ELPAC Resource for Parents

 

A PARENT GUIDE TO UNDERSTANDING
The English Language Proficiency Assessments for California (ELPAC) 

The ELPAC is the test that is used to measure how well students in kindergarten (K) through grade twelve understand English when it is not their primary language. Information from the ELPAC helps your child’s teacher provide support in listening, speaking, reading, and writing. 


The ELPAC has two parts:

Initial ELPAC

WHO 

Students take the Initial ELPAC if they have a primary language other than English and have never been previously classified as English learners. 

 

WHAT 

The Initial ELPAC is used to identify a student as either an English learner who needs support to learn English, or as proficient in English. 

 

WHEN 

Students are given the Initial ELPAC within 30 days of when they enroll at school. 

 

WHY 

Identifying students who need help learning English is important so students can get the support they need to do well in school while receiving instruction in all school subjects. 


Summative ELPAC

WHO 

The Summative ELPAC is given to students who are identified as English learners. 

 

WHAT 

The Summative ELPAC is used to measure the skills of English learners. The results will help tell the school or district if the student is ready to be reclassified as proficient in English. 

 

WHEN 

Students who are English learners are given the Summative ELPAC every spring, between February and May, until they are reclassified as proficient in English. 

 

HOW 

The Summative ELPAC is an untimed computer-based test. Students in K through grade two will continue to take the Writing portion of the test on paper. Students in K through grade two will be tested on a one-to-one basis. 

 

WHY 

Students who are identified as English learners will take the Summative ELPAC to measure their progress in learning English.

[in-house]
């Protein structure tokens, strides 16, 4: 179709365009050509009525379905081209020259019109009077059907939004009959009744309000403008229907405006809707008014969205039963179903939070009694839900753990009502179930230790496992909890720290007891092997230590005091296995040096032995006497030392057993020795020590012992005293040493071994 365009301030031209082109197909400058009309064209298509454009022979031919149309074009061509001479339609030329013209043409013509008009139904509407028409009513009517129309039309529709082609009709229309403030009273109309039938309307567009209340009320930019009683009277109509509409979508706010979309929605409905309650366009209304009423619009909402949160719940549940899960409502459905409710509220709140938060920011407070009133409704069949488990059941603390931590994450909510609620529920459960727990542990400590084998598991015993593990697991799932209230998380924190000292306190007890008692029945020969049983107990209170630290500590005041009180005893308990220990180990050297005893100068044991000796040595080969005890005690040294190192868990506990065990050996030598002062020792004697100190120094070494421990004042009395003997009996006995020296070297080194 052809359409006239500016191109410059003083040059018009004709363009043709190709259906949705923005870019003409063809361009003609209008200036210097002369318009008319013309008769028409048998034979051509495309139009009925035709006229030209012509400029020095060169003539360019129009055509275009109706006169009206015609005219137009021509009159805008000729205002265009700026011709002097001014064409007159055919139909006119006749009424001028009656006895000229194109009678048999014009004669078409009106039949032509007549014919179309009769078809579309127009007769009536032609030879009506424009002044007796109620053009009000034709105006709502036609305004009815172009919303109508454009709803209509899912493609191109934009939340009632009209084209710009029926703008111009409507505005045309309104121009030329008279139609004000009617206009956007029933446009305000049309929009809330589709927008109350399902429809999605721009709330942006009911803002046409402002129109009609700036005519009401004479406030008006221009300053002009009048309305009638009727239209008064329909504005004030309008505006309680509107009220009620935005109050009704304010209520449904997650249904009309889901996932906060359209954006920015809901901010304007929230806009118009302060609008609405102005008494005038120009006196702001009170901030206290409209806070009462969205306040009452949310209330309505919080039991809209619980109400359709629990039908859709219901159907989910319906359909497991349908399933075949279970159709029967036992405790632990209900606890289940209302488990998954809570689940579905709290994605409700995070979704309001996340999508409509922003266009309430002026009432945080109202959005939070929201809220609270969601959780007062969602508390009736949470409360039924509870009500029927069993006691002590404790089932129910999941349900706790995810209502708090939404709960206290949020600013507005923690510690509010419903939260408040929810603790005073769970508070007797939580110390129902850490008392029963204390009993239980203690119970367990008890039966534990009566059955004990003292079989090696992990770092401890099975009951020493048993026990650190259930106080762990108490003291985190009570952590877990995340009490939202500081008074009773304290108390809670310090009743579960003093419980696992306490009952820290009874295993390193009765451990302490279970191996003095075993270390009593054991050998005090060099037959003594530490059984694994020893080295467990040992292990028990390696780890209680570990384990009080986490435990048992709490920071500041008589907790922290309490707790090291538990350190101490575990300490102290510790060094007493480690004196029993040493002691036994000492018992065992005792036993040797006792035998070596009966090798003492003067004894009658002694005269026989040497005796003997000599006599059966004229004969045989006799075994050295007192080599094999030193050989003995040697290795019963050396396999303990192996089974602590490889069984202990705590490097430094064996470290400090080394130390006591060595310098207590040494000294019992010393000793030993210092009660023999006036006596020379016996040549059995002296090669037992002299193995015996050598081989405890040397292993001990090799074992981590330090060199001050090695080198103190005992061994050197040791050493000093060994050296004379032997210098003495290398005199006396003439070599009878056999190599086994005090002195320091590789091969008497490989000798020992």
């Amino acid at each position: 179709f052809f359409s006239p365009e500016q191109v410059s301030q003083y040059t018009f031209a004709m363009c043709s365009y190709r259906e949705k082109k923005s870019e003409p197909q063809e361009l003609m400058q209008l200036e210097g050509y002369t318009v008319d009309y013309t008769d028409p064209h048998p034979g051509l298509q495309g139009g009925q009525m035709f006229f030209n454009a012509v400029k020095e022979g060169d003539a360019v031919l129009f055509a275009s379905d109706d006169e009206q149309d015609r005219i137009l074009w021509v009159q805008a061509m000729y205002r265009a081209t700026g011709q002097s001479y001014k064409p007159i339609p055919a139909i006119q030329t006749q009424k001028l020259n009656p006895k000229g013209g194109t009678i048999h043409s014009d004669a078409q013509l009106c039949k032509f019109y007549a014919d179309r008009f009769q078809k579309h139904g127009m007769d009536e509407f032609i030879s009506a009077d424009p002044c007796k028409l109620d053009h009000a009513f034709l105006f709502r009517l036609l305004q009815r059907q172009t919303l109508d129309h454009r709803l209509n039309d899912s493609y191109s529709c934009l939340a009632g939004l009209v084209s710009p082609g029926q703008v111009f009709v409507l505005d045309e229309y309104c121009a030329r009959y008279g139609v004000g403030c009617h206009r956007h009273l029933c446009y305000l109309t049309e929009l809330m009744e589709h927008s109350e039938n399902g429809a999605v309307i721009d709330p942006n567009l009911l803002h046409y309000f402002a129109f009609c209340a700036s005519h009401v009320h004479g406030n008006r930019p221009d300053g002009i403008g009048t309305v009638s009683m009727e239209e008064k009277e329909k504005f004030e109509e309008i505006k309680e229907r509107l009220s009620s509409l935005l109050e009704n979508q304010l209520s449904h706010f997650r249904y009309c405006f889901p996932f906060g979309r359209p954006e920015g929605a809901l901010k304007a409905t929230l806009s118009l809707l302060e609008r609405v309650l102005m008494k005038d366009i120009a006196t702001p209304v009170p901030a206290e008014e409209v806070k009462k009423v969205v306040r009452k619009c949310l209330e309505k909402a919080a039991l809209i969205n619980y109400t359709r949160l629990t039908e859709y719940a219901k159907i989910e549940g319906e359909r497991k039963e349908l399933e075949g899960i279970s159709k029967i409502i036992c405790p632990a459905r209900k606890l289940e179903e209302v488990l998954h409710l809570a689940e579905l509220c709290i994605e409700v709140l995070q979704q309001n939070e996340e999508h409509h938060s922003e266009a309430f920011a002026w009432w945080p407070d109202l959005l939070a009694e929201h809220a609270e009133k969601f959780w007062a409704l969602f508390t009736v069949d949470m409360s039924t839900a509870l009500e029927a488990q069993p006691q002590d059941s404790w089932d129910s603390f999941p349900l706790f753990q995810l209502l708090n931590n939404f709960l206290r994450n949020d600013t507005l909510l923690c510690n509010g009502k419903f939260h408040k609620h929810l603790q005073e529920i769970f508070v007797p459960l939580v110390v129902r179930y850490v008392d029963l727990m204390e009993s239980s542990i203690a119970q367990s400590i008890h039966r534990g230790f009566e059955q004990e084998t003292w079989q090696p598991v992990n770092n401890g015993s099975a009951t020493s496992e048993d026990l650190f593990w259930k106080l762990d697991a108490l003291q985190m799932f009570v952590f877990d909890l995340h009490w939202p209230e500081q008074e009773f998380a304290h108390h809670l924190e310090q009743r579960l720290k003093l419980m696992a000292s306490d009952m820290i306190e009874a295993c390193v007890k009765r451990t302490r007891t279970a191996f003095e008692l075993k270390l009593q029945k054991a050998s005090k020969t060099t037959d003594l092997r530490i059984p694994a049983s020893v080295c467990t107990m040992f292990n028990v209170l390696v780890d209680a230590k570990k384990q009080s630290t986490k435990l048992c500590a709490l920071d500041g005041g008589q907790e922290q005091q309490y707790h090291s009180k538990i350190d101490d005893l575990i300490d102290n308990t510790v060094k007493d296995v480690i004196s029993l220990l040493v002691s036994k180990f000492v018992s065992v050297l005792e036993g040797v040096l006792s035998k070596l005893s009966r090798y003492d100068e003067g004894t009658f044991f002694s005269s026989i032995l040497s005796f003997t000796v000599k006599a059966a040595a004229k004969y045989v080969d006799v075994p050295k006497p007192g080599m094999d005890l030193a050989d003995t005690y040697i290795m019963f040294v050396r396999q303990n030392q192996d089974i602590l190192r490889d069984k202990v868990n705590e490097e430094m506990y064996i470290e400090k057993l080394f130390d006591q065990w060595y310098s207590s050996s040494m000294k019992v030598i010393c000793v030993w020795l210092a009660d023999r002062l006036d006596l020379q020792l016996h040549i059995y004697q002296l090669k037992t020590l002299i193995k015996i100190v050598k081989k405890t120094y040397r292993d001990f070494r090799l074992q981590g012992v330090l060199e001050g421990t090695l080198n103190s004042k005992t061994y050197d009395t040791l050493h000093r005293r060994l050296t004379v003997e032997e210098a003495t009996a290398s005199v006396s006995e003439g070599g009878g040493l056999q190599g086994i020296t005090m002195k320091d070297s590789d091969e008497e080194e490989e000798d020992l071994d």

The ELPAC tests four different areas:
Reading Writing Listening Speaking 

Do students with disabilities take the ELPAC? 

Yes, the ELPAC has been designed so students, including those with special needs, can participate in the test and show what they know and can do. As a result, the test includes accessibility resources that address visual, auditory, and physical access barriers—allowing virtually all students to demonstrate what they know and can do. 

How Can I Help My Child Get Ready for the ELPAC? 

You are an important part of your child’s education. Some things you can do to help your child are: 

 

Read to your child, or have your child read to you, on a regular basis. 

 

Use pictures and ask your child to tell you what they see in the picture or what is happening in the picture. 

 

Provide your child with opportunities to use language outside of school. 

 

Talk with your child’s teacher about your child’s listening, speaking, reading, and writing skills to help support your child’s progress. 

 

The ELPAC is aligned with the California English Language Development Standards. These standards can be found at https://www.cde.ca.gov/sp/el/er/documents/eldstndspublication14.pdf.
 

Sample questions, as well as links to practice tests and resources, are available on the Starting Smarter web page at . https://elpac.startingsmarter.org


Additional Information 

More information about the ELPAC can be found on the California Department of Education ELPAC web page at http://www.cde.ca.gov/ta/tg/ep/

For more information about your child’s scores, contact your child’s teacher or the school office.

California Department of Education • July 2019